Gordon Brown warned that there are still “issues to be resolved” before the Government can decide whether to offer financial support to Jaguar Land Rover, as he visited Birmingham to highlight efforts to help struggling businesses during the recession.
The Prime Minister also stressed that the “first responsibility” for ensuring the carmaker was successful lay with its Indian owner, Tata Group.
But he pledged to work with Jaguar Land Rover and ensure British carmakers had “a very strong future” as he responded to the Birmingham Post’s campaign to win Government backing for the firms.
The Post has joined forces with four other regional daily newspapers to call on the Government to provide urgently-needed bridging loans to the carmaker during the credit crunch.
The banking crisis means Jaguar Land Rover is struggling to obtain the credit which the automotive industry depends on. The business is believed to have asked the Government for bridging loans of around a billion pounds - which would be paid back to the Treasury.
The majority of Jaguar Land Rover’s 16,000 staff are based in Birmingham and Solihull. It also has a major plant in Merseyside.
Many thousands of jobs in the supply chain across the West Midlands and the UK as a whole depend on the business.
Jaguar Land Rover has privately complained about the delay in making a decision, after motor industry representatives first raised concerns about finance with the Government in September.
But meeting Post editor Marc Reeves, Mr Brown said no decision had been made on what type of help might be available.
He said: “We are in discussions with the Tata Group. I think it’s fair to say that when you have these discussions a number of issues arise, and they’ve got to be resolved.
“We are aware of the issues affecting directly Jaguar Land Rover, because we have been talking to the Tata group itself and these talks are continuing.
“Obviously the first responsibilty is with the company itself. It is a worldwide company, it is in a position to raise finance. Equally, however, we want to work with Jaguar Land Rover in solving any problems they have.”
Asked when a decision would be made on whether to provide bridging loans, he said: “I can’t say that. What I can say is that discussions and talks are taking place, and have been taking place.”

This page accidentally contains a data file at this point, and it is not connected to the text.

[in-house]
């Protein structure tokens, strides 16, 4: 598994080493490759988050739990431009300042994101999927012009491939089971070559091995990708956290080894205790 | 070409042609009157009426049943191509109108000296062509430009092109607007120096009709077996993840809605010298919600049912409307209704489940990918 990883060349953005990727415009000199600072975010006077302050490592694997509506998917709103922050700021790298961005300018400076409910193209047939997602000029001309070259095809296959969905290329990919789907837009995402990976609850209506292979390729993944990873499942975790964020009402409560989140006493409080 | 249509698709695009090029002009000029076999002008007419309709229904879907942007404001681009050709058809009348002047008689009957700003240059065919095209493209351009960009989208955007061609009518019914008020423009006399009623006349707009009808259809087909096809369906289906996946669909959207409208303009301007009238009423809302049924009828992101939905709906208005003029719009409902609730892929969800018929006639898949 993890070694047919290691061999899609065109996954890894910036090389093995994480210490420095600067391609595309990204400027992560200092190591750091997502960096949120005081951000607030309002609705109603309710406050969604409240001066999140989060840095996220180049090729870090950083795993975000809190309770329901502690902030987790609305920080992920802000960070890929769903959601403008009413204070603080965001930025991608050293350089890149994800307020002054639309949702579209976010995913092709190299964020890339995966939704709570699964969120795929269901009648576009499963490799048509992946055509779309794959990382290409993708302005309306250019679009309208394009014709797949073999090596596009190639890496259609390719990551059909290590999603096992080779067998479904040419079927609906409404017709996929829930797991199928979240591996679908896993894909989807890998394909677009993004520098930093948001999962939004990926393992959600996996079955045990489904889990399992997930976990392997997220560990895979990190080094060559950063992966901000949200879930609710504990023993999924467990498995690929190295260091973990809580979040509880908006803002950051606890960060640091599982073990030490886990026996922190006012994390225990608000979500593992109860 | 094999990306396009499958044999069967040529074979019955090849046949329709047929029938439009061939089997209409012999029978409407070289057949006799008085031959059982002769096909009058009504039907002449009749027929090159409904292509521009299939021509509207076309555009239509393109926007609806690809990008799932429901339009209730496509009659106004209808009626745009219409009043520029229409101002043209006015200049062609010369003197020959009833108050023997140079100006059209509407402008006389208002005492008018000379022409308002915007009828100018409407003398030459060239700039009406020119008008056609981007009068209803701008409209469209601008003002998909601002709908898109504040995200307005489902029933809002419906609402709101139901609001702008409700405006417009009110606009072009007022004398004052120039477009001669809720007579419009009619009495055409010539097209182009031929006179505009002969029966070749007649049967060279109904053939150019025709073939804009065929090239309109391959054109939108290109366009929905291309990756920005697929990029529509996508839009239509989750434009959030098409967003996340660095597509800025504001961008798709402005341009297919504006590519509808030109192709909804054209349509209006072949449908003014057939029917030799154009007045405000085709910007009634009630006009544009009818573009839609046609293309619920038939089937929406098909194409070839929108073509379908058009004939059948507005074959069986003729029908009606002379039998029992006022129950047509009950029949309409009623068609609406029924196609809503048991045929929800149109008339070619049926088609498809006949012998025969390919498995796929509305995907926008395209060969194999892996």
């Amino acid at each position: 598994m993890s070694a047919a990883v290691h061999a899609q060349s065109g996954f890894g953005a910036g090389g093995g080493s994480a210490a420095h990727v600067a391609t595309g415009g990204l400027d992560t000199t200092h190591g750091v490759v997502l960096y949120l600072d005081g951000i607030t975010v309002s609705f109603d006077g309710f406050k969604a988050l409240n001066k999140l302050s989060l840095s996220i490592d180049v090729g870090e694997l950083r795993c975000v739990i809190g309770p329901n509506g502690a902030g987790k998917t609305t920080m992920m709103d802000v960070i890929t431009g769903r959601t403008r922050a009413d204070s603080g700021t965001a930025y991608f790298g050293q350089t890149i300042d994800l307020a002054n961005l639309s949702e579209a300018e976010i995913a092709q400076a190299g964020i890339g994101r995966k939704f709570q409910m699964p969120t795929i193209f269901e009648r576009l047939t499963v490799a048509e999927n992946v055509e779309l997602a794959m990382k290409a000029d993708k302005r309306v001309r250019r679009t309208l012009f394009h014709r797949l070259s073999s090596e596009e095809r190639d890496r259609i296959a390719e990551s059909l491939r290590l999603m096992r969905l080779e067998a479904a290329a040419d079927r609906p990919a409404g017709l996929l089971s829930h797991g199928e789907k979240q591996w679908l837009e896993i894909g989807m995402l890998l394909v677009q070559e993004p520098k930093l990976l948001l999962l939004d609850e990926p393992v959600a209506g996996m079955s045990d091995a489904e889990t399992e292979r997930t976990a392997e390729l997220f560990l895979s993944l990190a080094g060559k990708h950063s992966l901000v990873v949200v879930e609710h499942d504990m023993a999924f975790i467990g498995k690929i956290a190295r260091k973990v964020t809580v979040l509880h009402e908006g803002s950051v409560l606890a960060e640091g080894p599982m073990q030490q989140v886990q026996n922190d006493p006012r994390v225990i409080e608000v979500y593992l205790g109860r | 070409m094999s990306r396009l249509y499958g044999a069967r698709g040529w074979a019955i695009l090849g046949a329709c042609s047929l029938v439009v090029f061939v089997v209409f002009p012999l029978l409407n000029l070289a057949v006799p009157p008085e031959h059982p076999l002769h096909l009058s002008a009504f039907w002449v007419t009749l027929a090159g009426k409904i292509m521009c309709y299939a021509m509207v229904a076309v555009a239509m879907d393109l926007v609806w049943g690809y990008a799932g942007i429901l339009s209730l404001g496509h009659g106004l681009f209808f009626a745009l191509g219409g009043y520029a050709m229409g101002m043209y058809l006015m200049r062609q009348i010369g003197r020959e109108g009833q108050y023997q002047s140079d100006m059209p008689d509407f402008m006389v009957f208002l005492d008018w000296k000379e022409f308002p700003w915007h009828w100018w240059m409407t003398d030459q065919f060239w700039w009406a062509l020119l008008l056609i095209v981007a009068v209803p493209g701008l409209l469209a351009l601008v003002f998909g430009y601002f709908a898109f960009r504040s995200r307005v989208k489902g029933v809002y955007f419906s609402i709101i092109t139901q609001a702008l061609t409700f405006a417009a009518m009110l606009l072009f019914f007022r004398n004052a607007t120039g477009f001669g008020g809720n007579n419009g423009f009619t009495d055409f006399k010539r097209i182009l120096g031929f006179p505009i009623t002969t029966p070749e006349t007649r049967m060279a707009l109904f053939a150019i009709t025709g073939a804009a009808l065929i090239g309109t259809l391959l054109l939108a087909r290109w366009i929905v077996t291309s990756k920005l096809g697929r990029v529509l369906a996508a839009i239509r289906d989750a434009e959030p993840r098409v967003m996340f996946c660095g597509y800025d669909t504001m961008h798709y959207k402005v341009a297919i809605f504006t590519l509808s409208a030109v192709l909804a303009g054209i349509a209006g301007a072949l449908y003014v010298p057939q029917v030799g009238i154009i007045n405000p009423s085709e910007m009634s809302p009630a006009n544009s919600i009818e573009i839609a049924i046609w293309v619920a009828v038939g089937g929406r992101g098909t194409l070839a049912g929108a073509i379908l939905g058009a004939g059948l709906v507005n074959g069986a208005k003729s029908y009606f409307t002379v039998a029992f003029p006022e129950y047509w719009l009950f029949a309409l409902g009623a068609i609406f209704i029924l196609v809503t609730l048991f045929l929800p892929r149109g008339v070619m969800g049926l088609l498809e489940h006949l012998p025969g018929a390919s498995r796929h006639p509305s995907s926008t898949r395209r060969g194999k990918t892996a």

Mr Brown insisted: “I recognise the importance of the car industry, both to this great manufacturing region, which is at the heart of manufacturing in Britain, and to the future of the whole of Britain. I recognise the great technology that exists here.”
He highlighted Jaguar Land Rover’s investment in research and development in the UK, saying: “I know that Jaguar Land Rover is a very important part of the research future of this region and this country. And I also recognise the skills of the workforce.
“You are dealing with a global banking crisis. It has affected every country around the world. It has affected the supply of credit and loan finance and working capital for business.
“What we have been talking to Jaguar Land Rover about before Christmas and subsequently, is what we can do to help them through this difficult period.
“We are going to continue talks, not just with Jaguar Land Rover but with the motor manufacturers as a whole.
“We are determined to do what we can to help, but I don’t think we are in a position where we have been asked to put up a particular sum.
“This is part of a discussion we are having with the company.”
The Prime Minister said he saw a bright future for the automotive industry in the UK, despite the difficulties afflicting Jaguar Land Rover and the dramatic announcement this week that Nissan is to axe 1,200 jobs in Sunderland.
“We know that there has been a decline in car purchases in the country. We’ve got to face up to the fact that sales of cars have gone down.
“The question however is, can we support the development of an industry that has got a great future, and that’s what we want to be able to do.
“I believe the standard of the models produced in Britain and the technology that companies have is very good indeed, and I believe the car industry has a very strong future.
“So we will do what we can, recognising however that he first responsibility lies with the company itself, which is in charge of its own affairs.”
He ruled out any repeat of the nationalisation of the banks, which left the Government with shares in RBS/Nat West and Lloyds/TSB, saying: “It’s important that we recognise that Tata is the owner of the company.
“We’ve got no desire to do anything other than support the existing ownership of the company in making the decisions that are necessary.”
Following his conversation with the Birmingham Post, Mr Brown visited local employer Specialist Computer Centre in Sparkhill, to hear first hand how businesses were coping with the recession and highlight Government efforts to help.
He said: “This is one of the great manufacturing and industrial centres in the whole of the world. We are determined to do everything we can to be of support.
“That’s why I am visiting Birmingham today, that’s why I’m going to meet a company which is expanding in difficult circumstances.
“And that’s why we introduced a proposal which will be very good for the Midlands that there will be apprenticeships this year despite the difficult economic circumstances.”